Learner drivers who are issued with a learner’s permit must complete a minimum of 50 supervised driving hours, including five hours of night-time driving, before the permit holder can sit the Practical Driving Assessment. The supervised driving hours must be recorded in the Learner Guide and Log Book. This is issued when the young person gets their Learner's Permit. If the Learner Guide and Log Book is lost refer to 'Replace a lost Learner Guide and Log Book' on Department of Transport (DoT) website.
Learner drivers must also complete the Hazard Perception Test. Young people can practice the Hazard Perception Test through an online simulator to prepare for the test. Some communities in Western Australia do not have Hazard Perception Test facilities so an exemption may be granted when it is proven that you live outside a radius of more than 100 kilometres from a Hazard Perception Test location. Young people eligible for an exemption must complete and lodge an Exemption from the Hazard Perception Test Form (E19) with DoT (to download, open the drop down menu at 'Task 2'.
During the supervised driving stages, 'L' plates must be displayed. Learner drivers are expected to gain experience in a wide range of driving and weather conditions.
Any person providing learner driver supervision must hold a current valid driver’s licence, hold the class of licence specified on their permit for at least four years and have a Working with Children Card.
Child protection workers must confirm that a person providing supervision in their own vehicle has adequate insurance before assisting the young person. If appropriate, we may pay to upgrade the supervisor’s car insurance.
Department of Communities' vehicles cannot be used for supervised driving purposes.
The Keys for Life (School Drug Education and Road Aware) is a pre-driver program called Keys for Life. Participating students receive free resources and a Keys of Life Certificate (K4L) on completion of the training. Young people must be 16 years of age or older to participate in the program. The main aim of the program is to develop positive road user attitudes in young people.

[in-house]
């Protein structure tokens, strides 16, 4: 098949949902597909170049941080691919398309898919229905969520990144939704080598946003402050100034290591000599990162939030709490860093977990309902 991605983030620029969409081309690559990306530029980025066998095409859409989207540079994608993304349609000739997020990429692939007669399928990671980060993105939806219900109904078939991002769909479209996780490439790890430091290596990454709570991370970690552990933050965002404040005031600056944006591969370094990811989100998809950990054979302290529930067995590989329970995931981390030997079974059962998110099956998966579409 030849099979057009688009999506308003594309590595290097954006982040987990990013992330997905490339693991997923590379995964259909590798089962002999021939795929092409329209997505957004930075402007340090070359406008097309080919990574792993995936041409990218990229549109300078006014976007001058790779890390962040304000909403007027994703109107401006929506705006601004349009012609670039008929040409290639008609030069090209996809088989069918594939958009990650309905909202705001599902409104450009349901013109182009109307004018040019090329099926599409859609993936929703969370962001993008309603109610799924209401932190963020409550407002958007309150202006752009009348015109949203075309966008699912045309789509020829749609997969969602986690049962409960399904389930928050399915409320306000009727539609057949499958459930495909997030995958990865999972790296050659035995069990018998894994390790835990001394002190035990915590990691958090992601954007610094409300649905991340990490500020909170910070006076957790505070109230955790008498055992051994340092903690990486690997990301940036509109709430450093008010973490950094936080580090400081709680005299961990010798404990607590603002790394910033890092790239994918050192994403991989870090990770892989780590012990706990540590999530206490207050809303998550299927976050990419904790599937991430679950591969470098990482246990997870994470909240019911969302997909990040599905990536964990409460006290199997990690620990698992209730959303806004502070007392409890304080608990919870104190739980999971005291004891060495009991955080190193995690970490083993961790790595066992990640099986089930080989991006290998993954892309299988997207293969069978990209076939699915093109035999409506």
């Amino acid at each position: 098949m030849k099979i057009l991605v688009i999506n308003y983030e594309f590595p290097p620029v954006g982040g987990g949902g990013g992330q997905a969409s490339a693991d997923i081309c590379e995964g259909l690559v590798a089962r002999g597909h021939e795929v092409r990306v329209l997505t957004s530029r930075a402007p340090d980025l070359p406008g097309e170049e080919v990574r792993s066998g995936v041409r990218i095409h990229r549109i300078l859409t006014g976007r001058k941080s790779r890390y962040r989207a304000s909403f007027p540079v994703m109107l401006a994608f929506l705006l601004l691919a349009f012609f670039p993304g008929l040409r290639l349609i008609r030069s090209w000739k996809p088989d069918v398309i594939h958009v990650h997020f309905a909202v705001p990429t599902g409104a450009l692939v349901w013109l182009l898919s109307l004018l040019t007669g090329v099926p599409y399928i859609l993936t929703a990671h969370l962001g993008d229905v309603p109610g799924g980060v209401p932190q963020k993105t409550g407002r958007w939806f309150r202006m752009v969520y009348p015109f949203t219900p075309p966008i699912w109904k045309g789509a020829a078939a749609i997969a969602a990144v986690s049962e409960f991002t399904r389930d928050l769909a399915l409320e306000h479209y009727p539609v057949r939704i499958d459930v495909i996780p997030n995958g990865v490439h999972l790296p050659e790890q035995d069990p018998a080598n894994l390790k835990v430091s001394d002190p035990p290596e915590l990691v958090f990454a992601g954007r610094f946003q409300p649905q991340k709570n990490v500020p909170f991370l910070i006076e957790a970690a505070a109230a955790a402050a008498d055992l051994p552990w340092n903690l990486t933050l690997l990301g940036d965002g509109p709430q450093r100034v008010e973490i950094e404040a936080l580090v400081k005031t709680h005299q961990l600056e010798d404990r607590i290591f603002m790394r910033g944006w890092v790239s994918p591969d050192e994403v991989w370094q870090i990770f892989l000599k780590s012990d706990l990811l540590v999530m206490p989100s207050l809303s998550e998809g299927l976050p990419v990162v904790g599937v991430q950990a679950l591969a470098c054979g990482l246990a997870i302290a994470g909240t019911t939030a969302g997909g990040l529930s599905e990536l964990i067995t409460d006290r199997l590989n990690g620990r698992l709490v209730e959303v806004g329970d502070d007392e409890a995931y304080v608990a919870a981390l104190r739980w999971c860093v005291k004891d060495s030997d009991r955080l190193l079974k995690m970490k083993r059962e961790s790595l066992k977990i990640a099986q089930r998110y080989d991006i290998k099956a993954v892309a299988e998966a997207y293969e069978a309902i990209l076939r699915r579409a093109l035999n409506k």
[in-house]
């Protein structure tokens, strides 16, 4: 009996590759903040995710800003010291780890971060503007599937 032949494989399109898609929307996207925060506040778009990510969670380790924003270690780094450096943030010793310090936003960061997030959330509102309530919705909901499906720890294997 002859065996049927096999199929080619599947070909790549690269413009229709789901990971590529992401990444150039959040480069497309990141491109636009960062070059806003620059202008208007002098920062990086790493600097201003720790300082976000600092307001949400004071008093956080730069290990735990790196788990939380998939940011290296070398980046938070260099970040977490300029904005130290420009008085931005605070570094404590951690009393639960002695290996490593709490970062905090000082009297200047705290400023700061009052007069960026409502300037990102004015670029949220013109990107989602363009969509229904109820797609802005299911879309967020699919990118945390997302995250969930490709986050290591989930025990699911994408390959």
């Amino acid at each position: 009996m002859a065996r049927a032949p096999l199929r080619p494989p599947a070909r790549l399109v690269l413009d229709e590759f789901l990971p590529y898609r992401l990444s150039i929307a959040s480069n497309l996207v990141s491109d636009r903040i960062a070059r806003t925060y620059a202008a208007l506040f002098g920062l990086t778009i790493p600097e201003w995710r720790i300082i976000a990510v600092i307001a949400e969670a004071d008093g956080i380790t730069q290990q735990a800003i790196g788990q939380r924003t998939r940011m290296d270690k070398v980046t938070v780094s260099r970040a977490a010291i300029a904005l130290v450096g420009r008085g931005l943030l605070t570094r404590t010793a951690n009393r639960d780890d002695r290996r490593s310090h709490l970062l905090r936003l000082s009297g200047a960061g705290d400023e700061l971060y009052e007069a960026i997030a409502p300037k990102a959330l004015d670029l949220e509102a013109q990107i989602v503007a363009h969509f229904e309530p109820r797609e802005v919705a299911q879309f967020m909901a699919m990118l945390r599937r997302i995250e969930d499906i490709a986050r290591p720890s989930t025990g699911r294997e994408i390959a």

When applying for a learner's permit young people with a K4L Certificate are exempt from undertaking and paying for the computerised Theory Test, and the K4L Certificate may be used as a Category C document as part of the identity requirements for obtaining a learner's permit.
Young people in care should be encouraged to take part in the Keys for Life Program if it is offered at the school they attend.
Many towns in regional WA have driver and vehicle services agents, such as local government offices and police stations, where young people can access full licensing services.
DoT has a remote licensing program which travels to remote communities in the Kimberley, Pilbara and Goldfields regions to provide its customers with regular access to a range of licensing services. The program offers the same level of service as regional DoT offices and includes services such as getting a driver’s licence and helping people to meet the identity requirements for getting a licence.
Some very remote areas are serviced by the police.
Further information can be found on DoT’s website.